Jeff Tittel, the director of the Sierra Club’s New Jersey Chapter, has announced he will retire as of May 1.
According to a press release, for nearly 23 years Tittel has been an advocate for the environment. He has been involved in every major piece of environmental legislation that has been passed in New Jersey since 1998.
Tittel worked for the passage of the following legislation:
• Saving Sterling Forest – This 25-year battle resulted in one of the most significant open space victories in the nation. Ultimately, 20,000 acres of forest were saved in one of the largest coalitions of environmental groups and government entities ever assembled;
• The New Jersey Highlands Act – 2004: The Highlands Water Protection and Planning Act is a landmark piece of legislation that put critical protections in place for one of New Jersey’s most environmentally sensitive and ecologically important areas;
• New Jersey’s Clean Car Program – 2004: Sometimes characterized as New Jersey’s “first major climate response bill,” the program brings New Jersey in line with California’s automobile emissions requirements, which are the strictest in the nation;
• Global Warming Response Act – 2007, updated 2019: Under this law, the New Jersey Department of Environmental Protection must assess the state’s greenhouse gas emissions, and find ways to reduce emissions by 80% by 2050;
• Plastic bag ban – New Jersey’s bill is one of the most comprehensive in the country;
• Banning fracking in the Delaware River Basin – this recent ruling by the Delaware River Basin Commission was lauded by environmental groups across the country. Tittel worked closely with the Delaware Riverkeeper Network and the Water Defenders on the campaign that resulted in this decision.
“I would like to thank everyone who I had the pleasure of working with over the years as New Jersey Sierra Club’s director and the accomplishments we made together,” Tittel was quoted as saying in the press release.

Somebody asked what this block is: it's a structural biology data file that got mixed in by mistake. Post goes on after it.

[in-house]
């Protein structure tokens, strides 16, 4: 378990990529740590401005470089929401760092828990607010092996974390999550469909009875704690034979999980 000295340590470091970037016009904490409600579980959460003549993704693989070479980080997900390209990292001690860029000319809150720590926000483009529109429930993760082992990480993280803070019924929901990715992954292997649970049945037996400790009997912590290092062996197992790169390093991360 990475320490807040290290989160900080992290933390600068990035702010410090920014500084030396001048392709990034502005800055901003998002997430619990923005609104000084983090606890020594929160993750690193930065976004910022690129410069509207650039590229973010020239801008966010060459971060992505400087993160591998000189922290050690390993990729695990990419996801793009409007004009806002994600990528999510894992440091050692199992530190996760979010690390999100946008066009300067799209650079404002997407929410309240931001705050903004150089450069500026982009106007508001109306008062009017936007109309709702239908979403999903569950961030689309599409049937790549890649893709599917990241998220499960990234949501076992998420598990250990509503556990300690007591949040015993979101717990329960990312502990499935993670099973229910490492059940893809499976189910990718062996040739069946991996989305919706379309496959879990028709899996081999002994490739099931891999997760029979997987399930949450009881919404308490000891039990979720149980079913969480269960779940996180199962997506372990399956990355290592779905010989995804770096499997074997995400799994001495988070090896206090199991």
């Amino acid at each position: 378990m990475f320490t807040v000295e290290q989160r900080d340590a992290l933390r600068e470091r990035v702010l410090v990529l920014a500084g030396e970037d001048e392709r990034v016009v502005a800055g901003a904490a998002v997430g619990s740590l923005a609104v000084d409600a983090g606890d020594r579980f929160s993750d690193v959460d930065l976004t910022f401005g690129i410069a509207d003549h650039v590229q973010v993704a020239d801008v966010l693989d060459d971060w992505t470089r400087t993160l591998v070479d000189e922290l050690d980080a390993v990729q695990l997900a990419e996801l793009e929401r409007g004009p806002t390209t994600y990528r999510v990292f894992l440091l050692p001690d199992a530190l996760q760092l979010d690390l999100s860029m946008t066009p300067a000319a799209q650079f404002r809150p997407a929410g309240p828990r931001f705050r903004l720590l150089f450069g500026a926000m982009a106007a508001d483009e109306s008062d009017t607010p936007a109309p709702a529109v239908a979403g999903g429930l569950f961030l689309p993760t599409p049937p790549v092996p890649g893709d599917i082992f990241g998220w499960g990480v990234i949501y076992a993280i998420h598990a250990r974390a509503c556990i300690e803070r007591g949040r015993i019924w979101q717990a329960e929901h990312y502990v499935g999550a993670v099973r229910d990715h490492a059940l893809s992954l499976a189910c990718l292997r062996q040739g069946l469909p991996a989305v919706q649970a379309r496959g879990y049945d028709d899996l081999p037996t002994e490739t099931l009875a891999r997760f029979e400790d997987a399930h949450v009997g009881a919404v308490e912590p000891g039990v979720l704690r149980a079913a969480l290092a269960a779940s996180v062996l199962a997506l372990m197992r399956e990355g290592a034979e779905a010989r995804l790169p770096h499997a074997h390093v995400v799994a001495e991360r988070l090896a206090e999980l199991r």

“You have been part of my extended family and I will miss our camaraderie. We worked from one end of New Jersey to the other and everywhere in between, whether it was working to protect the Pinelands, cleaning up toxic sites, protecting our parks, reducing climate change impacts, saving open space in the Highlands, protecting our clean water and more.
“Moving on was a hard decision. However, given that I have spent 51 years as an environmental activist and almost 23 years as the New Jersey chapter director, I felt it was time to make a change,” Tittel said.
Rich Isaac, chair of the Sierra Club’s New Jersey Chapter, said, “Jeff has worked tirelessly in Trenton working to protect our state’s clean air, water and soil, to fight for the rights of people living in overburdened communities and to combat climate change. He will leave some very big shoes to fill.”
Congressman Frank Pallone (D-NJ) said Tittel “knows more about environmental issues on the state and federal levels than anyone I know.”
New Jersey State Senate Majority Leader Loretta Weinberg (D-Bergen) said, “It is hard to imagine the Sierra Club without Jeff Tittel. He was never shy, never retiring, never someone who is afraid to fight for the values of the Sierra Club, as well as his own.
“He has contributed mightily to a cleaner environment for me and for all the generations who come after us. His leadership will be missed, but I know he has built an organization that will continue to fight for a better, cleaner future,” Weinberg said.
Matt Smith, New Jersey director of Food and Water Watch, said, “Nobody has a better handle on New Jersey environmental policy than Jeff Tittel. And like the great basketball guards of the modern game, Jeff understands you need a strong inside and outside game to excel.
“With his leadership, the New Jersey Sierra Club organized a powerful network of volunteer groups in every region of the state. And unlike some contemporaries who rely on expensive lobbying and slick public relations campaigns, Jeff has consistently paired his policy expertise and political savvy with a deep commitment to grassroots organizing.
“This combination has made him one of the most effective environmental guardians in Garden State history, whose contributions to the movement will be felt for generations to come,” Smith said.
Tittel co-founded Empower NJ, a 120-plus member coalition that is working to stop new fossil fuel infrastructure projects in New Jersey, according to the press release.